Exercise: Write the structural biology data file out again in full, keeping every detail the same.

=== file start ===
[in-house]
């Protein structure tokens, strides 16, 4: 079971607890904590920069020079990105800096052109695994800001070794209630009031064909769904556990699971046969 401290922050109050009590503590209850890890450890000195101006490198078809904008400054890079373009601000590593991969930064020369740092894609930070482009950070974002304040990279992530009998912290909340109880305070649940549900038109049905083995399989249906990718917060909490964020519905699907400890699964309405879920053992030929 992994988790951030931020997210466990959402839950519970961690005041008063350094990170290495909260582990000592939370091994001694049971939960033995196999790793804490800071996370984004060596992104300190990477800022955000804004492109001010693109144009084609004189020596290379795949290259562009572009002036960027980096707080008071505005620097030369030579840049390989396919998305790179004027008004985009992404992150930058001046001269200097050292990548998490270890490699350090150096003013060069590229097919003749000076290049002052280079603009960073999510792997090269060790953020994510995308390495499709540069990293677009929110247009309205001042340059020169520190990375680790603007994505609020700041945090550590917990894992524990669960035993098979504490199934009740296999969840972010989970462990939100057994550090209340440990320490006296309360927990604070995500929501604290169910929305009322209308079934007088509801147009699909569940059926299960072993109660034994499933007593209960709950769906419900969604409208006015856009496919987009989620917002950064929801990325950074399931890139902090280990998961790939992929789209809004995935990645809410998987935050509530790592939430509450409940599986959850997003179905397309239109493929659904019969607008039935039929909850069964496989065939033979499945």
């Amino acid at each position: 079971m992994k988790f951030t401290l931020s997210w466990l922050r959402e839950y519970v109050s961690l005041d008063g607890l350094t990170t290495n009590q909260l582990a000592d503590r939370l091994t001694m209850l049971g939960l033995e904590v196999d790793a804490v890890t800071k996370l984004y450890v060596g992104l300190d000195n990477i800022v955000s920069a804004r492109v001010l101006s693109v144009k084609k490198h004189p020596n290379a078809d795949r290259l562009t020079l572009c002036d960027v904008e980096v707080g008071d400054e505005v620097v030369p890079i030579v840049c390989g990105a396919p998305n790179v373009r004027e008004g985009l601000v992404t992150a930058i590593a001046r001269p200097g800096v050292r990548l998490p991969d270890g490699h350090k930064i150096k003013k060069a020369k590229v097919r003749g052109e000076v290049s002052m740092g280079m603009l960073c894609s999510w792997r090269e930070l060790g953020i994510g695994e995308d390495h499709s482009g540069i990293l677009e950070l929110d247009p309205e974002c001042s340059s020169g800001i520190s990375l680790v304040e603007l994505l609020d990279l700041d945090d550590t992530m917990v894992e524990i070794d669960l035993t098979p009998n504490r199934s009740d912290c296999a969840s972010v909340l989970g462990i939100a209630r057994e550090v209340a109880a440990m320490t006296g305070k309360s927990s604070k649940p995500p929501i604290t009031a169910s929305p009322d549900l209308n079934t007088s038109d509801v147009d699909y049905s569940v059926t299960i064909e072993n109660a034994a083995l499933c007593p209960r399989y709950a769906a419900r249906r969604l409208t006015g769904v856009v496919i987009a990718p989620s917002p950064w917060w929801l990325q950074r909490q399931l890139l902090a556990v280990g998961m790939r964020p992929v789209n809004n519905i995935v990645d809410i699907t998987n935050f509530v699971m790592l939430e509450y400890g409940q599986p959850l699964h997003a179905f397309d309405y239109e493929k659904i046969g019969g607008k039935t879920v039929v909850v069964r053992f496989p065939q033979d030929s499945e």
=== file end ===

[in-house]
């Protein structure tokens, strides 16, 4: 079971607890904590920069020079990105800096052109695994800001070794209630009031064909769904556990699971046969 401290922050109050009590503590209850890890450890000195101006490198078809904008400054890079373009601000590593991969930064020369740092894609930070482009950070974002304040990279992530009998912290909340109880305070649940549900038109049905083995399989249906990718917060909490964020519905699907400890699964309405879920053992030929 992994988790951030931020997210466990959402839950519970961690005041008063350094990170290495909260582990000592939370091994001694049971939960033995196999790793804490800071996370984004060596992104300190990477800022955000804004492109001010693109144009084609004189020596290379795949290259562009572009002036960027980096707080008071505005620097030369030579840049390989396919998305790179004027008004985009992404992150930058001046001269200097050292990548998490270890490699350090150096003013060069590229097919003749000076290049002052280079603009960073999510792997090269060790953020994510995308390495499709540069990293677009929110247009309205001042340059020169520190990375680790603007994505609020700041945090550590917990894992524990669960035993098979504490199934009740296999969840972010989970462990939100057994550090209340440990320490006296309360927990604070995500929501604290169910929305009322209308079934007088509801147009699909569940059926299960072993109660034994499933007593209960709950769906419900969604409208006015856009496919987009989620917002950064929801990325950074399931890139902090280990998961790939992929789209809004995935990645809410998987935050509530790592939430509450409940599986959850997003179905397309239109493929659904019969607008039935039929909850069964496989065939033979499945």
């Amino acid at each position: 079971m992994k988790f951030t401290l931020s997210w466990l922050r959402e839950y519970v109050s961690l005041d008063g607890l350094t990170t290495n009590q909260l582990a000592d503590r939370l091994t001694m209850l049971g939960l033995e904590v196999d790793a804490v890890t800071k996370l984004y450890v060596g992104l300190d000195n990477i800022v955000s920069a804004r492109v001010l101006s693109v144009k084609k490198h004189p020596n290379a078809d795949r290259l562009t020079l572009c002036d960027v904008e980096v707080g008071d400054e505005v620097v030369p890079i030579v840049c390989g990105a396919p998305n790179v373009r004027e008004g985009l601000v992404t992150a930058i590593a001046r001269p200097g800096v050292r990548l998490p991969d270890g490699h350090k930064i150096k003013k060069a020369k590229v097919r003749g052109e000076v290049s002052m740092g280079m603009l960073c894609s999510w792997r090269e930070l060790g953020i994510g695994e995308d390495h499709s482009g540069i990293l677009e950070l929110d247009p309205e974002c001042s340059s020169g800001i520190s990375l680790v304040e603007l994505l609020d990279l700041d945090d550590t992530m917990v894992e524990i070794d669960l035993t098979p009998n504490r199934s009740d912290c296999a969840s972010v909340l989970g462990i939100a209630r057994e550090v209340a109880a440990m320490t006296g305070k309360s927990s604070k649940p995500p929501i604290t009031a169910s929305p009322d549900l209308n079934t007088s038109d509801v147009d699909y049905s569940v059926t299960i064909e072993n109660a034994a083995l499933c007593p209960r399989y709950a769906a419900r249906r969604l409208t006015g769904v856009v496919i987009a990718p989620s917002p950064w917060w929801l990325q950074r909490q399931l890139l902090a556990v280990g998961m790939r964020p992929v789209n809004n519905i995935v990645d809410i699907t998987n935050f509530v699971m790592l939430e509450y400890g409940q599986p959850l699964h997003a179905f397309d309405y239109e493929k659904i046969g019969g607008k039935t879920v039929v909850v069964r053992f496989p065939q033979d030929s499945e």